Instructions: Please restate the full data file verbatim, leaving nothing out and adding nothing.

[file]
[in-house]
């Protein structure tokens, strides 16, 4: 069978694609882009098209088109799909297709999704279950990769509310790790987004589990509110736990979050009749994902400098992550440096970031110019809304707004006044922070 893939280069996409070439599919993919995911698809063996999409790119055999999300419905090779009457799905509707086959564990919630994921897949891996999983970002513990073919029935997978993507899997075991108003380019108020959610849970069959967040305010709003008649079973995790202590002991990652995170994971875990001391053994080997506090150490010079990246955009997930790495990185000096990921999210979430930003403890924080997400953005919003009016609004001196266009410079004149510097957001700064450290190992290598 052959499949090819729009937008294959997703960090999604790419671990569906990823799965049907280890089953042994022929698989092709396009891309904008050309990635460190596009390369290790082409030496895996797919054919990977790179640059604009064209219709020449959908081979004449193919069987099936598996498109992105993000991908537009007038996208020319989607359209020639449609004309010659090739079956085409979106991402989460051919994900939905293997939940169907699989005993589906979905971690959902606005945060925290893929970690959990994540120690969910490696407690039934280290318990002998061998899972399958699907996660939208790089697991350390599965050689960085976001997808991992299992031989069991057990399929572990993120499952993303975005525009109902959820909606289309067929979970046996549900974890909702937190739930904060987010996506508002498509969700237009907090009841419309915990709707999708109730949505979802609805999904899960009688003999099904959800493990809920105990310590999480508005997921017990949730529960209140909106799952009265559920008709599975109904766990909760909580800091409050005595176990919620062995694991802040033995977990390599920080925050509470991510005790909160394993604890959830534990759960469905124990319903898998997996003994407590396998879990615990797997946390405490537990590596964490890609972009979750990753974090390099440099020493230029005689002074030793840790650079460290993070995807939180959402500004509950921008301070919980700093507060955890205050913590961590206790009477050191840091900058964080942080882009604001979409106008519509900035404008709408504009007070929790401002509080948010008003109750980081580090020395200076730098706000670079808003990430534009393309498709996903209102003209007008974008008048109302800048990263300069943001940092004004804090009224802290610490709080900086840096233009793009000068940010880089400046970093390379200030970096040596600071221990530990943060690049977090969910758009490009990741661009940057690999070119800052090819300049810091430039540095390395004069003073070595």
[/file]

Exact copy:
[in-house]
């Protein structure tokens, strides 16, 4: 069978694609882009098209088109799909297709999704279950990769509310790790987004589990509110736990979050009749994902400098992550440096970031110019809304707004006044922070 893939280069996409070439599919993919995911698809063996999409790119055999999300419905090779009457799905509707086959564990919630994921897949891996999983970002513990073919029935997978993507899997075991108003380019108020959610849970069959967040305010709003008649079973995790202590002991990652995170994971875990001391053994080997506090150490010079990246955009997930790495990185000096990921999210979430930003403890924080997400953005919003009016609004001196266009410079004149510097957001700064450290190992290598 052959499949090819729009937008294959997703960090999604790419671990569906990823799965049907280890089953042994022929698989092709396009891309904008050309990635460190596009390369290790082409030496895996797919054919990977790179640059604009064209219709020449959908081979004449193919069987099936598996498109992105993000991908537009007038996208020319989607359209020639449609004309010659090739079956085409979106991402989460051919994900939905293997939940169907699989005993589906979905971690959902606005945060925290893929970690959990994540120690969910490696407690039934280290318990002998061998899972399958699907996660939208790089697991350390599965050689960085976001997808991992299992031989069991057990399929572990993120499952993303975005525009109902959820909606289309067929979970046996549900974890909702937190739930904060987010996506508002498509969700237009907090009841419309915990709707999708109730949505979802609805999904899960009688003999099904959800493990809920105990310590999480508005997921017990949730529960209140909106799952009265559920008709599975109904766990909760909580800091409050005595176990919620062995694991802040033995977990390599920080925050509470991510005790909160394993604890959830534990759960469905124990319903898998997996003994407590396998879990615990797997946390405490537990590596964490890609972009979750990753974090390099440099020493230029005689002074030793840790650079460290993070995807939180959402500004509950921008301070919980700093507060955890205050913590961590206790009477050191840091900058964080942080882009604001979409106008519509900035404008709408504009007070929790401002509080948010008003109750980081580090020395200076730098706000670079808003990430534009393309498709996903209102003209007008974008008048109302800048990263300069943001940092004004804090009224802290610490709080900086840096233009793009000068940010880089400046970093390379200030970096040596600071221990530990943060690049977090969910758009490009990741661009940057690999070119800052090819300049810091430039540095390395004069003073070595």